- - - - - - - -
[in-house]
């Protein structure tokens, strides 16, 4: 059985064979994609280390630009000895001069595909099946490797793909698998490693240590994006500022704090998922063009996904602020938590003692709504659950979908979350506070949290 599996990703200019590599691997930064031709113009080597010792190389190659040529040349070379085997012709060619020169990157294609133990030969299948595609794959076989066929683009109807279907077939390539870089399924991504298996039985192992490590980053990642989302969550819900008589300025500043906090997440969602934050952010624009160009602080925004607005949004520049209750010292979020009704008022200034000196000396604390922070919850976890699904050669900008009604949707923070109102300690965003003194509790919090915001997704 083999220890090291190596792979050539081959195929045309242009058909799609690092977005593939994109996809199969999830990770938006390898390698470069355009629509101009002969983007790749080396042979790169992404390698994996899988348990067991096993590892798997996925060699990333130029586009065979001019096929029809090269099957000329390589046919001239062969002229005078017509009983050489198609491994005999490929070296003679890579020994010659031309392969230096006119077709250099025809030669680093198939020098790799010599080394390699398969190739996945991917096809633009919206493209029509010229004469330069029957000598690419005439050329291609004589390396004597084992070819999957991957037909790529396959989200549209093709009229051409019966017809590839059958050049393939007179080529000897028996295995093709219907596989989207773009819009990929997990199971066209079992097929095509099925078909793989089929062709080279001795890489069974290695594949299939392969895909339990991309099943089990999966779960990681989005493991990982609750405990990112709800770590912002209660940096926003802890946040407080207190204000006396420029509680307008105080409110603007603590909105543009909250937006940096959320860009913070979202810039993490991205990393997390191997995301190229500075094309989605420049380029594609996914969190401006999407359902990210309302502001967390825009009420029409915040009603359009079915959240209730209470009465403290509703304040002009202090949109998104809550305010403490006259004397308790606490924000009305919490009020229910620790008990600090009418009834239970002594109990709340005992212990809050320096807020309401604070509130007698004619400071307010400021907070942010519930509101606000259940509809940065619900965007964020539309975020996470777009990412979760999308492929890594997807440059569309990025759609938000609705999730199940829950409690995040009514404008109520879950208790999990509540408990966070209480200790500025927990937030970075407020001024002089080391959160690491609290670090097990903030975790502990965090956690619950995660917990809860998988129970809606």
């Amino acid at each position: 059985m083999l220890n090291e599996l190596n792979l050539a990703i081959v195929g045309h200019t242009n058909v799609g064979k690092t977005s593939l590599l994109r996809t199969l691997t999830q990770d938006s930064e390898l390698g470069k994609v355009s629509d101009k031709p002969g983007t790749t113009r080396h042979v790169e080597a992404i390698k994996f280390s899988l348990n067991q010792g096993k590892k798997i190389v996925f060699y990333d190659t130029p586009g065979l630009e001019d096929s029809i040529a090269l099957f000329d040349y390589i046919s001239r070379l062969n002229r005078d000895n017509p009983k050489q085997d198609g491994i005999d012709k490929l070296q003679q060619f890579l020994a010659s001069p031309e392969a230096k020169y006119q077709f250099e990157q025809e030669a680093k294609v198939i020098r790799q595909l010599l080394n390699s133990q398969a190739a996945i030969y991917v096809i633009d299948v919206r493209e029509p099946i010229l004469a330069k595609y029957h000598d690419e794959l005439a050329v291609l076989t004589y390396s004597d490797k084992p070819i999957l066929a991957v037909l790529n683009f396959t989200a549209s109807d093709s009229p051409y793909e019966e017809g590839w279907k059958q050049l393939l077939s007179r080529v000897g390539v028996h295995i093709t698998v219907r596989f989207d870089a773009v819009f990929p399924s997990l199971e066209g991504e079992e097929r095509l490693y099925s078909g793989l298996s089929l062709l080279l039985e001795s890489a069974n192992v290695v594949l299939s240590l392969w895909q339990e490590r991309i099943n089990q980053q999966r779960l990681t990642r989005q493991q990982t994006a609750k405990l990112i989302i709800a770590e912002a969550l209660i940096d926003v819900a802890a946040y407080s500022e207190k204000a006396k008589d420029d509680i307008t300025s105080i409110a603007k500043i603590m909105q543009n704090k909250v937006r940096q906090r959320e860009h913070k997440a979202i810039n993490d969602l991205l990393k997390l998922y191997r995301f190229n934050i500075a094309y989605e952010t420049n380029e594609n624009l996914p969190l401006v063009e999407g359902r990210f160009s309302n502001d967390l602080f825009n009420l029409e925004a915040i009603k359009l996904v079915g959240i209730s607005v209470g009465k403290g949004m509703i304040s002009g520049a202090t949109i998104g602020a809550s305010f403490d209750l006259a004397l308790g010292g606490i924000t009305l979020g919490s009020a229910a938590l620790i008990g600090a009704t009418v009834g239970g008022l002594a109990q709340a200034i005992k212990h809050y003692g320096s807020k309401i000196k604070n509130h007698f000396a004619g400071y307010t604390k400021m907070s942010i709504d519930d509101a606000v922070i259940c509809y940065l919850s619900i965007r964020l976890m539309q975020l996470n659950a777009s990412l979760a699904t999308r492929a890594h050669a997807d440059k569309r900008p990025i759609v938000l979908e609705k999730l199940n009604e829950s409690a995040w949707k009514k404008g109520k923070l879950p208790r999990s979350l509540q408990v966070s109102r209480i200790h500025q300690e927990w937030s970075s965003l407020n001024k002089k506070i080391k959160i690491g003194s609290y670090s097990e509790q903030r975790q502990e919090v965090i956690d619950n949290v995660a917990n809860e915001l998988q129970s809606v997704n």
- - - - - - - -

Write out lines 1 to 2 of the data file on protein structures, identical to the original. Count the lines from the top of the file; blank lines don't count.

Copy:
[in-house]
């Protein structure tokens, strides 16, 4: 059985064979994609280390630009000895001069595909099946490797793909698998490693240590994006500022704090998922063009996904602020938590003692709504659950979908979350506070949290 599996990703200019590599691997930064031709113009080597010792190389190659040529040349070379085997012709060619020169990157294609133990030969299948595609794959076989066929683009109807279907077939390539870089399924991504298996039985192992490590980053990642989302969550819900008589300025500043906090997440969602934050952010624009160009602080925004607005949004520049209750010292979020009704008022200034000196000396604390922070919850976890699904050669900008009604949707923070109102300690965003003194509790919090915001997704 083999220890090291190596792979050539081959195929045309242009058909799609690092977005593939994109996809199969999830990770938006390898390698470069355009629509101009002969983007790749080396042979790169992404390698994996899988348990067991096993590892798997996925060699990333130029586009065979001019096929029809090269099957000329390589046919001239062969002229005078017509009983050489198609491994005999490929070296003679890579020994010659031309392969230096006119077709250099025809030669680093198939020098790799010599080394390699398969190739996945991917096809633009919206493209029509010229004469330069029957000598690419005439050329291609004589390396004597084992070819999957991957037909790529396959989200549209093709009229051409019966017809590839059958050049393939007179080529000897028996295995093709219907596989989207773009819009990929997990199971066209079992097929095509099925078909793989089929062709080279001795890489069974290695594949299939392969895909339990991309099943089990999966779960990681989005493991990982609750405990990112709800770590912002209660940096926003802890946040407080207190204000006396420029509680307008105080409110603007603590909105543009909250937006940096959320860009913070979202810039993490991205990393997390191997995301190229500075094309989605420049380029594609996914969190401006999407359902990210309302502001967390825009009420029409915040009603359009079915959240209730209470009465403290509703304040002009202090949109998104809550305010403490006259004397308790606490924000009305919490009020229910620790008990600090009418009834239970002594109990709340005992212990809050320096807020309401604070509130007698004619400071307010400021907070942010519930509101606000259940509809940065619900965007964020539309975020996470777009990412979760999308492929890594997807440059569309990025759609938000609705999730199940829950409690995040009514404008109520879950208790999990509540408990966070209480200790500025927990937030970075407020001024002089080391959160690491609290670090097990903030975790502990965090956690619950995660917990809860998988129970809606």